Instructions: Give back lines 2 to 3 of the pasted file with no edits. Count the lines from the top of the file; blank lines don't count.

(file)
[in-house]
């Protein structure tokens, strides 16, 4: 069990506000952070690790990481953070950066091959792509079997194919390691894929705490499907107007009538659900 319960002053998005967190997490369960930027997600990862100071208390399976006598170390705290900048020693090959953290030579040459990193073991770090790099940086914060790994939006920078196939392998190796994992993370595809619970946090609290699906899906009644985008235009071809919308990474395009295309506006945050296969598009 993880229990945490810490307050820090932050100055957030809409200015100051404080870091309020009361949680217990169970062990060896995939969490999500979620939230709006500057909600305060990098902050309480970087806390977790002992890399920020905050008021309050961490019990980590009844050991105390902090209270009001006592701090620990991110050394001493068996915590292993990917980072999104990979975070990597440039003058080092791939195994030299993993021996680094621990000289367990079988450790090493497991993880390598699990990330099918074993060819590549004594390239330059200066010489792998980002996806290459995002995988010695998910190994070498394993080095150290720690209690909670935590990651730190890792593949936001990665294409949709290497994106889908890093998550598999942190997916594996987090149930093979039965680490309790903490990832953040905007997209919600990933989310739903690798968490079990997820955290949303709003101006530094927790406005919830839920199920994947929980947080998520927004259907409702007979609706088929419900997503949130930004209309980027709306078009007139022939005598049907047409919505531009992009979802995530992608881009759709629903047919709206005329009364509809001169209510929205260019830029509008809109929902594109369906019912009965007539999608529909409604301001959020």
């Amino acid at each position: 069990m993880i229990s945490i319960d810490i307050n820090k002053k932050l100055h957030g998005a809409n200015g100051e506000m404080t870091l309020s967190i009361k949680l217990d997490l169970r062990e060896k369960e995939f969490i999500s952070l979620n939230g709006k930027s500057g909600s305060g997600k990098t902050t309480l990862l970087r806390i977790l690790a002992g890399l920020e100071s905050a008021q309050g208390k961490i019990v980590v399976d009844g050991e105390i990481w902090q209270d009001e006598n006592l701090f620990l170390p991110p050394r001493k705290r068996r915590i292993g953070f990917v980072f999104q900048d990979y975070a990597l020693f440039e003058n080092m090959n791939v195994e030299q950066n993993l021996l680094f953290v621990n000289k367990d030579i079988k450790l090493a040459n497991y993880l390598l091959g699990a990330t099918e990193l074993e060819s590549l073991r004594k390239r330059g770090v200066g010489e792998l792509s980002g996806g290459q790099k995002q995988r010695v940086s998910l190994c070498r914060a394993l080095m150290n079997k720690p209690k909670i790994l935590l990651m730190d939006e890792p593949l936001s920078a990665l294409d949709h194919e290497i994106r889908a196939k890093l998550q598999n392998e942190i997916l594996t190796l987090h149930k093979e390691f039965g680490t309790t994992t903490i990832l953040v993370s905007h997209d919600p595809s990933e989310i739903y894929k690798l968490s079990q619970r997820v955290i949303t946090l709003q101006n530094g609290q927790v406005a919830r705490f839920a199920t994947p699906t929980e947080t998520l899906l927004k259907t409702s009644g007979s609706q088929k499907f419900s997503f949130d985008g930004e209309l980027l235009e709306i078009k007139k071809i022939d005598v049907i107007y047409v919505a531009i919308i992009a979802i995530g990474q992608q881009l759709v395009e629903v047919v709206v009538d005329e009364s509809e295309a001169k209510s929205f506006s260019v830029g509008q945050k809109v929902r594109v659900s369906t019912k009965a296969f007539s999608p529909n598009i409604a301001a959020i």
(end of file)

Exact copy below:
């Protein structure tokens, strides 16, 4: 069990506000952070690790990481953070950066091959792509079997194919390691894929705490499907107007009538659900 319960002053998005967190997490369960930027997600990862100071208390399976006598170390705290900048020693090959953290030579040459990193073991770090790099940086914060790994939006920078196939392998190796994992993370595809619970946090609290699906899906009644985008235009071809919308990474395009295309506006945050296969598009 993880229990945490810490307050820090932050100055957030809409200015100051404080870091309020009361949680217990169970062990060896995939969490999500979620939230709006500057909600305060990098902050309480970087806390977790002992890399920020905050008021309050961490019990980590009844050991105390902090209270009001006592701090620990991110050394001493068996915590292993990917980072999104990979975070990597440039003058080092791939195994030299993993021996680094621990000289367990079988450790090493497991993880390598699990990330099918074993060819590549004594390239330059200066010489792998980002996806290459995002995988010695998910190994070498394993080095150290720690209690909670935590990651730190890792593949936001990665294409949709290497994106889908890093998550598999942190997916594996987090149930093979039965680490309790903490990832953040905007997209919600990933989310739903690798968490079990997820955290949303709003101006530094927790406005919830839920199920994947929980947080998520927004259907409702007979609706088929419900997503949130930004209309980027709306078009007139022939005598049907047409919505531009992009979802995530992608881009759709629903047919709206005329009364509809001169209510929205260019830029509008809109929902594109369906019912009965007539999608529909409604301001959020």
């Amino acid at each position: 069990m993880i229990s945490i319960d810490i307050n820090k002053k932050l100055h957030g998005a809409n200015g100051e506000m404080t870091l309020s967190i009361k949680l217990d997490l169970r062990e060896k369960e995939f969490i999500s952070l979620n939230g709006k930027s500057g909600s305060g997600k990098t902050t309480l990862l970087r806390i977790l690790a002992g890399l920020e100071s905050a008021q309050g208390k961490i019990v980590v399976d009844g050991e105390i990481w902090q209270d009001e006598n006592l701090f620990l170390p991110p050394r001493k705290r068996r915590i292993g953070f990917v980072f999104q900048d990979y975070a990597l020693f440039e003058n080092m090959n791939v195994e030299q950066n993993l021996l680094f953290v621990n000289k367990d030579i079988k450790l090493a040459n497991y993880l390598l091959g699990a990330t099918e990193l074993e060819s590549l073991r004594k390239r330059g770090v200066g010489e792998l792509s980002g996806g290459q790099k995002q995988r010695v940086s998910l190994c070498r914060a394993l080095m150290n079997k720690p209690k909670i790994l935590l990651m730190d939006e890792p593949l936001s920078a990665l294409d949709h194919e290497i994106r889908a196939k890093l998550q598999n392998e942190i997916l594996t190796l987090h149930k093979e390691f039965g680490t309790t994992t903490i990832l953040v993370s905007h997209d919600p595809s990933e989310i739903y894929k690798l968490s079990q619970r997820v955290i949303t946090l709003q101006n530094g609290q927790v406005a919830r705490f839920a199920t994947p699906t929980e947080t998520l899906l927004k259907t409702s009644g007979s609706q088929k499907f419900s997503f949130d985008g930004e209309l980027l235009e709306i078009k007139k071809i022939d005598v049907i107007y047409v919505a531009i919308i992009a979802i995530g990474q992608q881009l759709v395009e629903v047919v709206v009538d005329e009364s509809e295309a001169k209510s929205f506006s260019v830029g509008q945050k809109v929902r594109v659900s369906t019912k009965a296969f007539s999608p529909n598009i409604a301001a959020i």